In 1999, Dan Gillmor was one of the very first journalists to start a weblog (Winer, 1999). He got his employer, the San Jose Mercury News, to fix him up with a weblog [correction] as a complement to his regular columns and launched it under the name eJournal (Gillmor, 22 Oct 1999) as an experiment in “open-source journalism” (Gillmor, 2001). The eJournal ran for more than five years, until Gillmor decided to leave his newspaper (Gillmor, 9 Dec 1994) and work on the ill-fated Bayosphere citizen journalism project.
In his new book, Scott Rosenberg discusses the eJournal as a predecessor of Josh Marshall’s Talking Points Memo, and probably would have written a great deal more about Gillmor’s blog had he found any copies of it in the Internet Archive. Rosenberg failed to locate any such copies, however, and concluded that “Gillmor’s blog has been entirely effaced from the web” (2009, 121). Has it? Sometimes it’s easy to overlook something in an archive, but no: the eJournal has not been effaced from the web.
Here’s the eJournal by month:
Oct 1999, Nov 1999, Dec 1999, Jan 2000 [alt. Jan 2000], Feb 2000, Mar 2000, Apr 2000, Mar 2000, Jun 2000, Jul 2000 [alt. Jul 2000], Aug 2000, Sep 2000, Oct 2000, Nov 2000, Dec 2000, Jan 2001 [alt. Jan 2001], Feb 2001, Apr 2001, May 2001, Jun 2001, Jul 2001, Aug 2001, Sep 2001, Oct 2001, Nov 2001, Dec 2001, Dec 2002, Jan 2003, Feb 2003, Mar 2003, Apr 2003, May 2003, Jun 2003, Jul 2003, Aug 2003, Sep 2003, Oct 2003, Nov 2003, Dec 2003, Jan 2004, Feb 2004, Mar 2004, Apr 2004, Mar 2004, Jun 2004, Jul 2004, Aug 2004, Sep 2004, Oct 2004, Nov 2004, Dec 2004,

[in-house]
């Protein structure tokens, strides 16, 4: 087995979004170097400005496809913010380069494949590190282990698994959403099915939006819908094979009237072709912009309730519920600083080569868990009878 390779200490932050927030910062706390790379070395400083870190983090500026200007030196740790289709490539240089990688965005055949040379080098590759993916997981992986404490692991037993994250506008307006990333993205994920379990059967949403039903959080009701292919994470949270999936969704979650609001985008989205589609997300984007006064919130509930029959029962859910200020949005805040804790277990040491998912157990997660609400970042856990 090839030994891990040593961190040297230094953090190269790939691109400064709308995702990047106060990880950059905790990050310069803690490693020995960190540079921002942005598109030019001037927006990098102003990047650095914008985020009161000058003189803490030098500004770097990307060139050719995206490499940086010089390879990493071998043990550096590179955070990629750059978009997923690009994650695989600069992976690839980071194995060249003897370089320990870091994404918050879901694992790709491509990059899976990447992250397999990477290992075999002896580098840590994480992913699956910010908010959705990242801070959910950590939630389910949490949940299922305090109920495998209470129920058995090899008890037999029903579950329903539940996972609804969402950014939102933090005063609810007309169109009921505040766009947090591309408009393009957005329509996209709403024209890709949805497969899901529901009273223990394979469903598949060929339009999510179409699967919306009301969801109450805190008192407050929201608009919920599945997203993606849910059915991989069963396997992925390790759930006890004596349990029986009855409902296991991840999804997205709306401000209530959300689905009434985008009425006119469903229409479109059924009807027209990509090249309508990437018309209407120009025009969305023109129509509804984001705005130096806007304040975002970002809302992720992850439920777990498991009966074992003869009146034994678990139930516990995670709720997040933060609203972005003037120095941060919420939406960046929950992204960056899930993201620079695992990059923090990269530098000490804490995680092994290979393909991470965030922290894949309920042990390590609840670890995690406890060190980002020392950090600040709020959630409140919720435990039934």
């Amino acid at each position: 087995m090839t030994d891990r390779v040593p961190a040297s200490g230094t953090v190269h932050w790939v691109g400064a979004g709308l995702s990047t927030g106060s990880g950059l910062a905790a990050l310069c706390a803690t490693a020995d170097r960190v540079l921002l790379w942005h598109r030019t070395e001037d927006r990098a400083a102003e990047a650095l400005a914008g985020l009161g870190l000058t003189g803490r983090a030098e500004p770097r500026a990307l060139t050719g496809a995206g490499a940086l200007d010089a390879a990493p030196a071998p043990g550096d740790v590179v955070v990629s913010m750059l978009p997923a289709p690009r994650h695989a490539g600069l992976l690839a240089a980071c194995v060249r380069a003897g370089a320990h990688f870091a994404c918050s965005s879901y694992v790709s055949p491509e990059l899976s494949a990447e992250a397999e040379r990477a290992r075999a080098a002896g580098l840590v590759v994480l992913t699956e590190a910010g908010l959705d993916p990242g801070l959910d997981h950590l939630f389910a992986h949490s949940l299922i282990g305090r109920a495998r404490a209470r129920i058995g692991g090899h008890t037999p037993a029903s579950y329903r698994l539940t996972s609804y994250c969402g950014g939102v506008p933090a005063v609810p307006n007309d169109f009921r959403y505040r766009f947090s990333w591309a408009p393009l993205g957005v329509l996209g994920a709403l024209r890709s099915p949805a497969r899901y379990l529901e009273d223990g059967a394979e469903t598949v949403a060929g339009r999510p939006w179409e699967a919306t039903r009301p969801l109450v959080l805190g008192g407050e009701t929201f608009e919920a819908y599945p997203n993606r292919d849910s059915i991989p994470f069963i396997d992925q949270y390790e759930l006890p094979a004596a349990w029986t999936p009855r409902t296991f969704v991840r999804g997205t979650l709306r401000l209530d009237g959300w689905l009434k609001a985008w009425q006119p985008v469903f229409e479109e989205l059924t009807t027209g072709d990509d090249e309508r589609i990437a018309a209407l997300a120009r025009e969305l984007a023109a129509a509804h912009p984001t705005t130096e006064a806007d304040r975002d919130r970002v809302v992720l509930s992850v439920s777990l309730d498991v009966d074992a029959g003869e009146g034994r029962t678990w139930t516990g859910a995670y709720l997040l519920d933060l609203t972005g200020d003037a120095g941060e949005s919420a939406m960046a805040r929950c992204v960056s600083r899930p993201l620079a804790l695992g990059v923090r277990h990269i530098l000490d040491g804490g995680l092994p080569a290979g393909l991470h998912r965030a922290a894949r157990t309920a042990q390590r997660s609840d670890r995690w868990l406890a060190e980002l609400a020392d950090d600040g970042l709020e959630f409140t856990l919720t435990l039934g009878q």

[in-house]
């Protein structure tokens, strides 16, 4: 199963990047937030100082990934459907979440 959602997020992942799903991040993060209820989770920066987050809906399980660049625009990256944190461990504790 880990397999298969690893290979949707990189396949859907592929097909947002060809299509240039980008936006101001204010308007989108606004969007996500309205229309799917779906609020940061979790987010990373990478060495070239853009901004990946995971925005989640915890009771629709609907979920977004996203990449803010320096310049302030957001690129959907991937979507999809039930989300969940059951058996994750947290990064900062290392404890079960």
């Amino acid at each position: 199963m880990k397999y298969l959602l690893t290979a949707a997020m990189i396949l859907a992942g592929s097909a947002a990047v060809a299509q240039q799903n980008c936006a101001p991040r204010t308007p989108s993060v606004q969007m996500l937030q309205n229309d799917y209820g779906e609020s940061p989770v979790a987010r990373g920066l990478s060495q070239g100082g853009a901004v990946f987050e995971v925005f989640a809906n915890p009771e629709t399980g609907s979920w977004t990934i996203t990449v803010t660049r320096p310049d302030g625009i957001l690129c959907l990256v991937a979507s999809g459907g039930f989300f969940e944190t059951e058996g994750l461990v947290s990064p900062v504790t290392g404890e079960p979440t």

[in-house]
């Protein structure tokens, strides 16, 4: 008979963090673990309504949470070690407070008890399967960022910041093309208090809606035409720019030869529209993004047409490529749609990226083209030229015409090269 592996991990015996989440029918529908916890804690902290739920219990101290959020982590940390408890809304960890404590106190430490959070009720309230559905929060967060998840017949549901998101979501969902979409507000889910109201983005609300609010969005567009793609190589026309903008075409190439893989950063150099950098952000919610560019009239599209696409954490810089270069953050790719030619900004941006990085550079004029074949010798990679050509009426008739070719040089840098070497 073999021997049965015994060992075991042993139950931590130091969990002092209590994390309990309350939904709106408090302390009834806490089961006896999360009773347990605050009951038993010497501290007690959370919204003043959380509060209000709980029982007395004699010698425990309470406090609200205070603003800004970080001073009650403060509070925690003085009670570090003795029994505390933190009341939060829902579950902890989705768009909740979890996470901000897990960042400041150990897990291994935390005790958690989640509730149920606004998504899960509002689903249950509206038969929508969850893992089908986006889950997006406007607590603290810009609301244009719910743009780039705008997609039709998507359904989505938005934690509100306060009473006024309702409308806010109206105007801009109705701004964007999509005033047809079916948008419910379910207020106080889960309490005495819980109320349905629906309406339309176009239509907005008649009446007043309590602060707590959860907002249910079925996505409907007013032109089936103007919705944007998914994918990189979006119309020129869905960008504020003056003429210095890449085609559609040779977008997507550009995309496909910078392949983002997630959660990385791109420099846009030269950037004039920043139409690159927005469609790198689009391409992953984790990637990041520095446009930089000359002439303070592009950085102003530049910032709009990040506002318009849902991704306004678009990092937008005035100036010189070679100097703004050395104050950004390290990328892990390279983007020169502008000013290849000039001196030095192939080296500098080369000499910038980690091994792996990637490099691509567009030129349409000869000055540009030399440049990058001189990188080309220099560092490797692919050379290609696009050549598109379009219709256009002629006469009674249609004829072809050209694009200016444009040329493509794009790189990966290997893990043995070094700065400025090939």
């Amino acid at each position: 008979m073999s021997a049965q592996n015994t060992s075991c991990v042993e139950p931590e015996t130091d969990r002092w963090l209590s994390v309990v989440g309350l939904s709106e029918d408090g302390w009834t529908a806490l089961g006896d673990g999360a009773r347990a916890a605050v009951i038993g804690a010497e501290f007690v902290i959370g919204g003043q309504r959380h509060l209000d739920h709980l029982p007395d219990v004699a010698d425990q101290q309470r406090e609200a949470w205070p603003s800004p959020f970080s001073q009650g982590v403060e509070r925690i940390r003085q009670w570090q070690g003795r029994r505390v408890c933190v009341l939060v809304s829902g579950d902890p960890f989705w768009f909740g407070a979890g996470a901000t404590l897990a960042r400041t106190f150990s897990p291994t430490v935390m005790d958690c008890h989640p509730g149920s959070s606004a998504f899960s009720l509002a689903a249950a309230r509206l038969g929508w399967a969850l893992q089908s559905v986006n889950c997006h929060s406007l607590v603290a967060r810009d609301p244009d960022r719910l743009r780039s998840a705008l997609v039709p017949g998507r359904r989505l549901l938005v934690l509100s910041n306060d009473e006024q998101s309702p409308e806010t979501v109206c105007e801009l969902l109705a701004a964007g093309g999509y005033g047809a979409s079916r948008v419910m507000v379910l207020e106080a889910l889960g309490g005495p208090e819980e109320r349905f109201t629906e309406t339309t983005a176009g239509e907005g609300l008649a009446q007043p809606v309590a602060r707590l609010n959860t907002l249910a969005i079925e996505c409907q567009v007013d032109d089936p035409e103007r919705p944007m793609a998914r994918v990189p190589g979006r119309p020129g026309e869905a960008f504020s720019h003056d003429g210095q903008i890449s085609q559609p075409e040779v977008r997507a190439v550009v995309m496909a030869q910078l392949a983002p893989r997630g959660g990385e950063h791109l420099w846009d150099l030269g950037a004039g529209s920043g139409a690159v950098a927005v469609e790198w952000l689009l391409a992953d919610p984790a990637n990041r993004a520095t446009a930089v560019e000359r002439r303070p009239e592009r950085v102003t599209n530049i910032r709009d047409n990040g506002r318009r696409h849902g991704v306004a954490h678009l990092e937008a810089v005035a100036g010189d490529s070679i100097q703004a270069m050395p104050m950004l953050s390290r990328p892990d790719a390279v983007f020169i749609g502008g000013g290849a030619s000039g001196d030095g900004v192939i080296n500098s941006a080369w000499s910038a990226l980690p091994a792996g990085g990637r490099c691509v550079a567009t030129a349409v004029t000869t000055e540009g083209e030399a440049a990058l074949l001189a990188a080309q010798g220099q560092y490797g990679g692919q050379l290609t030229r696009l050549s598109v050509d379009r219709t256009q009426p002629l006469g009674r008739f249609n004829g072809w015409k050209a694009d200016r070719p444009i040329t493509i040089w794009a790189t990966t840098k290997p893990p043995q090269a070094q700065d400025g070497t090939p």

The archives were hard to find because the eJournal’s history is fraught with discontinuities. Originally built in UserLand’s Manila software (Winer, 1999), it was transferred in February 2002 to a new platform that broke existing links and failed to provide permanent archiving (Winer 2002; Searls 2002). In December 2002 the site moved to a Movable Type setup (Gillmor, 2002; Choate, 2002): some but not all of the of the back archives were imported to the new platform at that time. During much of the year 2002 there were no archives by month, but a bit of effort should turn up most if not all individual posts of the period.
In fact, the eJournal might be preserved in its entirety; getting all of it into a WordPress install would make for a worthwhile digital restoration project. Or maybe we’ll get an extra book chapter out of Scott.
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